This section is from the "An Architectural And Historical Account Of Crosby Place, London" book, by Edward L. Blackburn. Also see Amazon: An Architectural And Historical Account Of Crosby Place, London.
Dispensing with this qnestion, it may be sufficient to say, that so late as 1756 a stair-case existed somewhere in this situation, for in that year Sam-brooke Freeman, Esq. let to Joseph South and others, for 17 years, the "Hall, Throne-room," and "free egress up and down the back stairs," leading out of St. Helen's into the "said Hall, Throne-room, and Galleries thereto belonging." Whether this was the original, or only a more modern staircase, does not appear.
The interior of the Throne-room was, with a few exceptions, the same as that below. An oriel or bay, and a fire-place, stood immediately over those mentioned as existing in the room beneath. The old fire-place has been removed, but its situation is indicated by a modern one of extended dimensions. Of the bay-window, the exterior arch and angle-shafts remain, though the opening is filled up with brick-work. The arch mouldings conjoin with those of a square head, similar to that of the Hall, enclosing spandrils, ornamented with an enriched trefoil. On the east of the oriel were three windows (in the lower room there were but two), and on the west, as below, one. They are of the same character, but of less elevation. Indeed the room itself might be thought to want height at the point from which the roof rises. Immediately over the windows a moulded cornice ran, apparently, round the room, mitring with which, at certain distances, were corbels, from which the main ribs of the ceiling sprang. There are seven of these corbels in the present length of the room, the ceiling being separated into six bays, the whole of them again sub-divided by horizontal ribs intersecting the principal ones into sixteen panels, formerly enriched with trefoiled tracery.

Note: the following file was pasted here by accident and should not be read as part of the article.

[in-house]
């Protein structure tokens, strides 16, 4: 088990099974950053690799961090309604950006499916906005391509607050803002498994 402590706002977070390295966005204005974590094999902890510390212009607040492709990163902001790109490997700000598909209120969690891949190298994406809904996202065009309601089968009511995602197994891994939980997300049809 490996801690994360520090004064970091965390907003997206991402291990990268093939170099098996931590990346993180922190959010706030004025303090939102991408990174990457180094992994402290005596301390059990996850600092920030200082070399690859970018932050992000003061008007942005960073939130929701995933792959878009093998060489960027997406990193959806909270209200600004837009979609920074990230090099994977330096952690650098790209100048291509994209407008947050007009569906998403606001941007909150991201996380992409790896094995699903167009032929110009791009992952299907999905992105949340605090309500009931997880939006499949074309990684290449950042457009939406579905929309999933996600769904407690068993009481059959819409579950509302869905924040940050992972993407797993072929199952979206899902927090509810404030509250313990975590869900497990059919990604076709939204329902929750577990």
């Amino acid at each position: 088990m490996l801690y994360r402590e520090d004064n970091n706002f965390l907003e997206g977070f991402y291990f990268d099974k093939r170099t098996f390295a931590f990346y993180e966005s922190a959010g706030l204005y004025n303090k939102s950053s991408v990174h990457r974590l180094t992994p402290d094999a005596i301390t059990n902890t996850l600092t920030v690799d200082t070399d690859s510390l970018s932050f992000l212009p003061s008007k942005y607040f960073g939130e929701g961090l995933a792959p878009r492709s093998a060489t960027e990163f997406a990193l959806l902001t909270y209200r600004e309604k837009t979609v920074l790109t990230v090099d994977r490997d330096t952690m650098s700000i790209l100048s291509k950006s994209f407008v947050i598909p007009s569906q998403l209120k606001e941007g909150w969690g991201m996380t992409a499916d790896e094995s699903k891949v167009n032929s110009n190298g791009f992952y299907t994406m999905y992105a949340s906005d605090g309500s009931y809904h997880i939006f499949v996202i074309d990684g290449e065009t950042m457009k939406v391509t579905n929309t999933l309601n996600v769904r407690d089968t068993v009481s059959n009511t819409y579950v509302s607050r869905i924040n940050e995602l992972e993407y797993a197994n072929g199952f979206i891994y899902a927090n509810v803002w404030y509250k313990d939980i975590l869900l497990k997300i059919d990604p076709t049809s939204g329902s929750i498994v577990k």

In the construction of this roof, as well as that of the Hall before noticed, we perceive a complete departure from the usual methods and practice of the time. In most buildings, or rooms of any size, where stone was rejected as a covering, we find the timber roof relieved only by the introduction of arches and tracery, and left open to the rafters. This kind of roof obtained, until a very late period, in the halls and banqtletting-rooms of the nobility and gentry of England. The halls of Dartington, Haddon, Eltham, Beddington, and Croydon, are all specimens of its adoption. In most apartments of moderate size, or those in more general use, we find the horizontal panelled ceiling. This was particularly the case in the later periods, although instances of the occurrence of a flat ceiling are to be met with very early. The old Manor House of Winwal, in Norfolk, has a room with a flat ceiling and a cornice of zigzag moulding round it, bearing every mark of originality. The Painted Chamber in the Palace of Henry III., at Westminster, had a flat ceiling, divided by ribs into panels, and ornamented with painting and gilding. Returning to more cotemporary periods, it may be observed, that at the Parsonage House of Congresbury, Somersetshire, and in the Withdrawing-room of Hampton Court this feature is to be met with. The Withdrawing-room of Crosby Place had also a flat panelled ceiling; and the departure from this form, in the upper room, may owe its origin to the necessity for giving height to it internally, the exterior elevation ranging with that of the hall which it adjoined.